Geoarchaeology of coastal landscapes along the south Euboean gulf (Euboea Island, Greece) during the Holocene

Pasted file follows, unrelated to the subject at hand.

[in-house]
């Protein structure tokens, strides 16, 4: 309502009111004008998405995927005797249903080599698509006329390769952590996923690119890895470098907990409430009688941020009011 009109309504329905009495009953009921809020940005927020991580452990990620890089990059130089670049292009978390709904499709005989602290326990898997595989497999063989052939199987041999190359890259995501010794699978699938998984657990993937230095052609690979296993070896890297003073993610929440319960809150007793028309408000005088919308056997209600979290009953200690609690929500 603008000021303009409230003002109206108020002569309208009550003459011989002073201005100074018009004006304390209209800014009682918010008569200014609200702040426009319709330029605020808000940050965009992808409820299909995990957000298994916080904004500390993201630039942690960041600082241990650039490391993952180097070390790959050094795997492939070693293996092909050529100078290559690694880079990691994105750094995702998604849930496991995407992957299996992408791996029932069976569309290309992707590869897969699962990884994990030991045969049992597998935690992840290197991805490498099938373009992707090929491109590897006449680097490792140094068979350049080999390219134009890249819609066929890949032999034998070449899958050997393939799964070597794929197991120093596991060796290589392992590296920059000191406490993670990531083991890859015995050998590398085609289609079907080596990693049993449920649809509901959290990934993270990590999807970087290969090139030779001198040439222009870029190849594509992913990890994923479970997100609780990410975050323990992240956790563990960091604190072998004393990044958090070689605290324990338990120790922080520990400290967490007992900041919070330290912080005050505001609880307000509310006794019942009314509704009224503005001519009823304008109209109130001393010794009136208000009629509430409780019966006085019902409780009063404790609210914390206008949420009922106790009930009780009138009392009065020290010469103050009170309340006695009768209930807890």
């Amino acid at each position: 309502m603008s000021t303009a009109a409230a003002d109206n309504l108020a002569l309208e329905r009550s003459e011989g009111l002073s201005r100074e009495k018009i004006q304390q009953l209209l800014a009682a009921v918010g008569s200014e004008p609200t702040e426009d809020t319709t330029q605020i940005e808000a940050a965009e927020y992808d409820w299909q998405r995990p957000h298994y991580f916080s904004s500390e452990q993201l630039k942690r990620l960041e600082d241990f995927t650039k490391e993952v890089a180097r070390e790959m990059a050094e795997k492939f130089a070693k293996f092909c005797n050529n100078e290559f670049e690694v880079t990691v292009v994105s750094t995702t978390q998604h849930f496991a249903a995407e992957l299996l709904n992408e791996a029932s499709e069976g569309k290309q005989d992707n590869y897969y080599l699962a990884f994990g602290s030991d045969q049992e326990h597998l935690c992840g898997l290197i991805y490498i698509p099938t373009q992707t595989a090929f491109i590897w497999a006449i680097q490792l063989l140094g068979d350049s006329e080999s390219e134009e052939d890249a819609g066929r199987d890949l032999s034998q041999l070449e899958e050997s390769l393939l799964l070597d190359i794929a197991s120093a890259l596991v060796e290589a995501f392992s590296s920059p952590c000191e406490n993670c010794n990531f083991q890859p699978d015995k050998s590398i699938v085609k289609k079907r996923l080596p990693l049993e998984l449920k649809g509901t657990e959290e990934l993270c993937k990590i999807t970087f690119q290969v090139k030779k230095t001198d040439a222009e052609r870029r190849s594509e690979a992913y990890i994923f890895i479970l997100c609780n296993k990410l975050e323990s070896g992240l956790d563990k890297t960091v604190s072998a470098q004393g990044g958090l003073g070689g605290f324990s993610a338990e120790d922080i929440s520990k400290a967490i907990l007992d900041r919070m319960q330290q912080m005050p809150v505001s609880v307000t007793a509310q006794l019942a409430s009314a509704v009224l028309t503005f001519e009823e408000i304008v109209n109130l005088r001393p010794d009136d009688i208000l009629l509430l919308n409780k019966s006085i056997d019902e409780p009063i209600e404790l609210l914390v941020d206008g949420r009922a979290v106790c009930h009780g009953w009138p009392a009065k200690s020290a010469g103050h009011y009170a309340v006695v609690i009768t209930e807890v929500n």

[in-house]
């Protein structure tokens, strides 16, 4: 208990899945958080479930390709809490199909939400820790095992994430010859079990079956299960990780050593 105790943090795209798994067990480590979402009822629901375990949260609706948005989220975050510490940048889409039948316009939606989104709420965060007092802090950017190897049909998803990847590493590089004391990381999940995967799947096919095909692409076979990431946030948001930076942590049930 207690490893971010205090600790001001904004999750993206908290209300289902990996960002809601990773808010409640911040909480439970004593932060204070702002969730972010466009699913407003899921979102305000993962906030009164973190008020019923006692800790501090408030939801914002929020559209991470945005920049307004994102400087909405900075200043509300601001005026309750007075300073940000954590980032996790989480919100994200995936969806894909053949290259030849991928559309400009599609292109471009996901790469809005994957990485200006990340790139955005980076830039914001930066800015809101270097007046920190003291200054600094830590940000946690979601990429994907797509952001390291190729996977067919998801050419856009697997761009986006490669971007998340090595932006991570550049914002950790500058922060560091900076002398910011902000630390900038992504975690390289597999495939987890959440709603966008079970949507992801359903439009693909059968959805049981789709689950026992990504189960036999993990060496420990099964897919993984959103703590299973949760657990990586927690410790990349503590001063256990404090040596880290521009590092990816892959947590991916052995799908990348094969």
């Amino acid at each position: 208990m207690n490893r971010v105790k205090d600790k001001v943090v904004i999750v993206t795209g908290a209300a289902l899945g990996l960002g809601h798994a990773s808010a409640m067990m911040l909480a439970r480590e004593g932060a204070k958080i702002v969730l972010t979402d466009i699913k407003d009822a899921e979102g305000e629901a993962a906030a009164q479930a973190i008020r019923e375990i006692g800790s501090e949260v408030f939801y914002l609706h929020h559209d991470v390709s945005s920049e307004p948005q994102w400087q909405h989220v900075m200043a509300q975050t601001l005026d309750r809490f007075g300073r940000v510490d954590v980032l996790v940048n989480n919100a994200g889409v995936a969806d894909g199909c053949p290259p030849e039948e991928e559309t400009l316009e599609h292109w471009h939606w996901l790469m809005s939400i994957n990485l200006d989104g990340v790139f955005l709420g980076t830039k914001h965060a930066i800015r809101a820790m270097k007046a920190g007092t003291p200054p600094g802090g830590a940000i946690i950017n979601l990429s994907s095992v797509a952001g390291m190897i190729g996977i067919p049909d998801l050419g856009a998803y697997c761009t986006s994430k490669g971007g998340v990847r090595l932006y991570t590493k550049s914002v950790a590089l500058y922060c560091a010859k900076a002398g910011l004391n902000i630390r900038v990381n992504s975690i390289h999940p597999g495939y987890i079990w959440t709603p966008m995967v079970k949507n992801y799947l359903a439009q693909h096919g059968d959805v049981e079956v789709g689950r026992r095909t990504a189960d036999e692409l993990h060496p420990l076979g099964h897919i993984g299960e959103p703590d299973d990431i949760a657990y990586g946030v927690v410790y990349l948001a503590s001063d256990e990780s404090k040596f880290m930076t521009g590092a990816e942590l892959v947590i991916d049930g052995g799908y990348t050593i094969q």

© Tous droits réservés. A joint geoarchaeological research programme developed by CNRS, together with the Swiss School of Archaeology in Greece, the British School at Athens, the Harokopiou University of Athens and the local archaeological services (Ephorate of Antiquities of Euboea), has endeavored to reconstruct the Holocene coastal landscape evolution in the vicinity of major archaeological sites along the southwest shoreline of Euboea Island (Greece), together with the history of human occupation. The sites of Lefkandi, Eretria, Amarynthos and the Lilas delta were selected for their rich archaeological record. During the work, 26 boreholes were drilled in the corresponding coastal plains. Laboratory analysis comprised the identification of mollusks and ostracods, together with granulometric analyses of the sediments, to characterize the different sedimentary environments. 71 radiocarbon dates provided a robust chronostratigraphic framework for the studied sites. In addition, a pollen sequence from Amarynthos was studied to reconstruct the vegetation history from ca. 5.500-4.300 (Neolithic times) and from 1.100-850 cal. BC (Early Iron Age). The results enable us to: (i) Reconstruct the Holocene shoreline migrations from the Lilas delta, in the north, to Amarynthos in the south. Three major phases of shoreline progradation are recorded at the end of the IV th /beginning of the III rd Millennium BC, at the beginning of the I st Millennium BC and during the Ottoman period (XV th -XIX th Cent. AD), while a marine incursion occurred only in Eretria during the II nd millennium BC; ii) reconstruct the sea level curve for the last 8 millennia in the West-Central Aegean Sea. A significant role of local tectonic vertical movements (uplift) is evident, attested by the presence of several hiatuses in sedimentation; (iii) reconstruct for the first time the vegetation history in the surroundings of Amarynthos, from Neolithic times and Early Iron Age, within the broader South Aegean-Attica environmental context, which has never been achieved before. Human activities (grazing and cereal cultivation) are recorded since at least Late Neolithic times where an open landscape dominated until at least the Early Iron Age.